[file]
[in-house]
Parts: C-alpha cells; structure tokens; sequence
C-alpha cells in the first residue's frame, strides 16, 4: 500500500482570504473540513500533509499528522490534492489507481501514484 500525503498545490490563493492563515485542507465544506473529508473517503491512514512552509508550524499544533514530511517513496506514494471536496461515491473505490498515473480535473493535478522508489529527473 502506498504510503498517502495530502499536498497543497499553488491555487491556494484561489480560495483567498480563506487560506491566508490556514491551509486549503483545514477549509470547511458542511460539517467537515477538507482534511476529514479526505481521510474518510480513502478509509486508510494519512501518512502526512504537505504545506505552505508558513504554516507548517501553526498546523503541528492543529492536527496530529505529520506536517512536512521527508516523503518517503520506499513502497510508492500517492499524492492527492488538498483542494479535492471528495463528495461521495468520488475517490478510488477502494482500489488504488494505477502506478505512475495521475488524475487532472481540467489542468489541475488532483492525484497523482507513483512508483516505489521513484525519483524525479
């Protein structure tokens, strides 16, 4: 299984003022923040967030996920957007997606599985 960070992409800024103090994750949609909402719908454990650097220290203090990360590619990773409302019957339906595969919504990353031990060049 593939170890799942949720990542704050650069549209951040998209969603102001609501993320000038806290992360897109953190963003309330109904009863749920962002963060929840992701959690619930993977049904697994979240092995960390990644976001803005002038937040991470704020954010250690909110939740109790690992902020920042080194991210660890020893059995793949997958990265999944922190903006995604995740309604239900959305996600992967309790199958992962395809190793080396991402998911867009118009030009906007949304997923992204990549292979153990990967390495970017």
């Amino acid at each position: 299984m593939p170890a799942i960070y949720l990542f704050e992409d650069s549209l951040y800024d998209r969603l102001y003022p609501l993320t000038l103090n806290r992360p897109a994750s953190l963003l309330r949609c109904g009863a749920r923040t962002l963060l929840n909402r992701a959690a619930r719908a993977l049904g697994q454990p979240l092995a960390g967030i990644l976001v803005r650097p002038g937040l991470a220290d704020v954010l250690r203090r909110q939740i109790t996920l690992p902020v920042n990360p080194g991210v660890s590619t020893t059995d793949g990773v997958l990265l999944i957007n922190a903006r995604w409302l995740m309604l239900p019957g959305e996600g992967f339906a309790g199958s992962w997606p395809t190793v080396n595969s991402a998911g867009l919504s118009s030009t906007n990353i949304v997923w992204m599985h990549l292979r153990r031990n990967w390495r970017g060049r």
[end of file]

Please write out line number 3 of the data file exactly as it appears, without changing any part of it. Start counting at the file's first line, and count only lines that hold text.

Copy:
C-alpha cells in the first residue's frame, strides 16, 4: 500500500482570504473540513500533509499528522490534492489507481501514484 500525503498545490490563493492563515485542507465544506473529508473517503491512514512552509508550524499544533514530511517513496506514494471536496461515491473505490498515473480535473493535478522508489529527473 502506498504510503498517502495530502499536498497543497499553488491555487491556494484561489480560495483567498480563506487560506491566508490556514491551509486549503483545514477549509470547511458542511460539517467537515477538507482534511476529514479526505481521510474518510480513502478509509486508510494519512501518512502526512504537505504545506505552505508558513504554516507548517501553526498546523503541528492543529492536527496530529505529520506536517512536512521527508516523503518517503520506499513502497510508492500517492499524492492527492488538498483542494479535492471528495463528495461521495468520488475517490478510488477502494482500489488504488494505477502506478505512475495521475488524475487532472481540467489542468489541475488532483492525484497523482507513483512508483516505489521513484525519483524525479